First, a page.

I thought I had completed my work on loss rebates when I published the First Loss Rebate Theorem (LRT1) in this post. Then my dog gave me a good idea on how to get a closed form for the quit-win and quit-loss points and it worked. That became the Second Loss Rebate Theorem (LRT2), given in this post. Yesterday I had a “duh” moment, and thought that I should just plug in the quit-points from LRT2 into LRT1 and solve for the maximum amount that an AP can win by exploiting a loss rebate. That ended up being a mess, but aside from algebra errors that cost me a few re-starts, it was easy. I call this result the Third Loss Rebate Theorem (LRT3).

Here is the Third Loss Rebate Theorem (click on the image to make it larger):

third loss rebate theorem

The denominator of the last term in the loss rebate coefficient kind of freaks me out. That is not "e" raised to a power. That is just "e" multiplied by that bizarre looking term (1-L)^(1/L). But this last term has its own beauty.

As the value of L goes to 0 (in the limiting case), the expression (1-L)^(1/L) converges to 1/e and f(L) goes to 0, so that the maximum expected win goes to 0. That's intuitively obvious. What is not so obvious is that as the value of L goes to 1 (in the limiting case), f(L) converges to 1/e, so that,

loss rebate math algorithm

Here is my derivation of this result: LRT3_Proof

LRT3 is incredibly easy to use in practice. The user simply looks up the house edge and standard deviation of the game in question. For a given loss rebate amount L, the loss rebate coefficient for L can be computed with a simple spread sheet computation. LRT3 then outputs the number of units the AP will win (on average) if he follows an optimal quit-win quit-loss strategy.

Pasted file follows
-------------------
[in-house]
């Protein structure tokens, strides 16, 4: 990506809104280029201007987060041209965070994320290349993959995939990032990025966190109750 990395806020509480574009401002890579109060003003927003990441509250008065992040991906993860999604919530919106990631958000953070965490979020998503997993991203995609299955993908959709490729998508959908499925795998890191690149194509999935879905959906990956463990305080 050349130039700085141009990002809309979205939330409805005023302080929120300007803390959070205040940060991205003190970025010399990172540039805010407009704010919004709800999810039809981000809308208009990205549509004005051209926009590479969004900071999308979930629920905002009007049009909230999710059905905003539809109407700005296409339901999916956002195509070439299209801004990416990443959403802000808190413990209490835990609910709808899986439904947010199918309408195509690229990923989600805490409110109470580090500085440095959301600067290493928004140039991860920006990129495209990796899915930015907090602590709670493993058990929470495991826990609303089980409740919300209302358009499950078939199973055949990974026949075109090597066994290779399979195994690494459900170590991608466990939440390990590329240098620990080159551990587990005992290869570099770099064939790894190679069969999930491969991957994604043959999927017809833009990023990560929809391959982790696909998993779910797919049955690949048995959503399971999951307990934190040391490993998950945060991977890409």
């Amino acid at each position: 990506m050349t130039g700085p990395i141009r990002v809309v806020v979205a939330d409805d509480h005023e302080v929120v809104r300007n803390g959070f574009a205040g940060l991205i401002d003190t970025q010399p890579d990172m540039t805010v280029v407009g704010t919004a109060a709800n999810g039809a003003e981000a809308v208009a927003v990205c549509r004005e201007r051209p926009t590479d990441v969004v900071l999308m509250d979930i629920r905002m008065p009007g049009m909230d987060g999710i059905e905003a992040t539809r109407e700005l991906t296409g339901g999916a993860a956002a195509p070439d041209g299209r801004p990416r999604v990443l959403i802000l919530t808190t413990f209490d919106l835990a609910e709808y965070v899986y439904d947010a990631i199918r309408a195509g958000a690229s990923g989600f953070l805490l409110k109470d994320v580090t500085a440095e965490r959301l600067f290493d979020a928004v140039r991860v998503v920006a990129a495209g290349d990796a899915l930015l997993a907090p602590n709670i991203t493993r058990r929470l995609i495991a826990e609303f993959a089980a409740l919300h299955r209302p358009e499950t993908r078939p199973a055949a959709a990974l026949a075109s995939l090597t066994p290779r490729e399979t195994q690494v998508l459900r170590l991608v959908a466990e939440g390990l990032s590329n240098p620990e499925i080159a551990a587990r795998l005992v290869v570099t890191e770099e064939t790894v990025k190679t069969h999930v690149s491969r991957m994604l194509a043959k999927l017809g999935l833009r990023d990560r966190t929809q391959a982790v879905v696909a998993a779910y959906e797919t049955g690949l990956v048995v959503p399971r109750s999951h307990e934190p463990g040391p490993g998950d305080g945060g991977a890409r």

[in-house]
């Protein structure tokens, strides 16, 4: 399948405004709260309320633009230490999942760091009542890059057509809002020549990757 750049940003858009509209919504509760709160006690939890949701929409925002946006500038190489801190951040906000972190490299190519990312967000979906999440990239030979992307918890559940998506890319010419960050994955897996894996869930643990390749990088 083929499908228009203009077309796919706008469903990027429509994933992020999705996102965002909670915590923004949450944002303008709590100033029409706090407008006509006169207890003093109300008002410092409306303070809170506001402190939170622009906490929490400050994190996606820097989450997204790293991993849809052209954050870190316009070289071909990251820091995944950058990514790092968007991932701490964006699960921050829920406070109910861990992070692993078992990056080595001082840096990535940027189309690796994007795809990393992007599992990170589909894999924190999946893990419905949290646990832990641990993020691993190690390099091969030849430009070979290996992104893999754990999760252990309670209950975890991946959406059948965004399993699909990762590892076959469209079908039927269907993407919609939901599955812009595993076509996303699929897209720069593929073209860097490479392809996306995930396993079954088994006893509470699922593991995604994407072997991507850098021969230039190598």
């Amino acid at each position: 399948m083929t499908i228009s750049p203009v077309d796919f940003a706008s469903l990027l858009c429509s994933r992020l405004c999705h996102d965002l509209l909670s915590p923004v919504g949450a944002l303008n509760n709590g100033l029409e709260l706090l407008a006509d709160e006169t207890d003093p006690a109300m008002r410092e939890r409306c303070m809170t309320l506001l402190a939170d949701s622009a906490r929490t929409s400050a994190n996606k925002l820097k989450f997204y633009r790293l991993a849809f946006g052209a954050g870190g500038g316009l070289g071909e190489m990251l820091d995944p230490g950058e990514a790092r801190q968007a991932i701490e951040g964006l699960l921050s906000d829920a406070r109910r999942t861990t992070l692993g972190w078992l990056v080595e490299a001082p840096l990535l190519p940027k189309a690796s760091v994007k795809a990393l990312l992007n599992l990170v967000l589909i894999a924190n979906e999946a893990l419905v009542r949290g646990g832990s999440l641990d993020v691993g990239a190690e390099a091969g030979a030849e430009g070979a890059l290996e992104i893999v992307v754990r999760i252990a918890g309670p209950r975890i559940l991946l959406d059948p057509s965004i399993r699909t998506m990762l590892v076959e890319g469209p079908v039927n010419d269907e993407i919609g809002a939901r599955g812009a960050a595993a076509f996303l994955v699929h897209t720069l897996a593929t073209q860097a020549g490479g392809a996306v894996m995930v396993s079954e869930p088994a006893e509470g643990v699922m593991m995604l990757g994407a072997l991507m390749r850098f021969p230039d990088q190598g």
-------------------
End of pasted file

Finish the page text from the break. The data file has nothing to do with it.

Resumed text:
Before I give some examples, I want to stress one point. We see that the maximum expected win is directly proportional to the variance (standard deviation squared) of the game, and inversely proportional to the edge. You often hear APs say that increasing variance improves the potential return by exploiting a loss rebate. This formula makes it clear. Double the standard deviation and you multiply the win-rate by 4. Double the house edge and you cut the win-rate in half.

One other quick note. A bit of scratch work will show you that maxwin > 0, no matter the values of the variables substituted into it. In other words, a corollary of LRT3 is that every unrestricted loss rebate promotion on every casino game can be beaten.

The following table gives the loss rebate coefficients for some of the most common loss rebate percentages:

loss rebate maximum win-rate coefficient


Here are a couple of examples.

Example 1. Don Johnson. In his case:

  • μ = -0.0029036
  • σ = 1.1417
  • L = 0.20

Looking up 0.20 on the table above, the loss rebate coefficient is 0.0055690.  It follows that the maximum expected win for Don Johnson was:

maxwin = [(1.1417)^2/(2x0.0029036)]x(0.0055690) = 1.250013.

Since the “unit” for Don Johnson was $100,000, his expected win per day was $125,001.

Example 2. Single-0 Roulette, $1000 straight-up bets, loss rebate of 12%. In this case:

  • μ = -0.0270270
  • σ = 5.8378
  • L = 0.12

Looking up 0.12 on the table above, the loss rebate coefficient is 0.0019164.  It follows that the maximum expected win for exploiting a 12% loss rebate by playing straight up bets on single-0 roulette is:

maxwin = [(5.8378)^2/(2x0.0270270)]x(0.0019164) = 1.208264.

Since the “unit” is $1000, the maximum expected win per session is $1,208. The reader is invited to work out maxwin for single-0 roulette for the odd-even bet (σ = 0.9996, same μ and L).

There is a feature of the loss rebate coefficients that I want to bring to light by means of an example. For a fixed game, a 10% loss rebate uses the loss rebate coefficient 0.0013165, while a 20% loss rebate uses the loss rebate coefficient 0.0055690. It follows that the maxwin available from a 20% loss rebate is (0.0055690/0.0013165) = 4.23 times that available from a 10% rebate. Offering twice the loss rebate percentage more than quadruples the vulnerability to advantage play.

Here is a plot of the loss rebate coefficient as a function of the loss rebate percentage:


coefficient for optimal loss rebate win

As of this moment, I don’t know what else there is to do to pursue this direction of inquiry for the Loss Rebate problem.  I will be taking my dog for a walk later on today, so who knows what may come next. [Note. I took the dog for a walk. No new ideas. Bad dog!]

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received his Ph.D. in Mathematics from the University of Arizona in 1983. Eliot has been a Professor of both Mathematics and Computer Science. Eliot retired from academia in 2009. Eliot Jacobson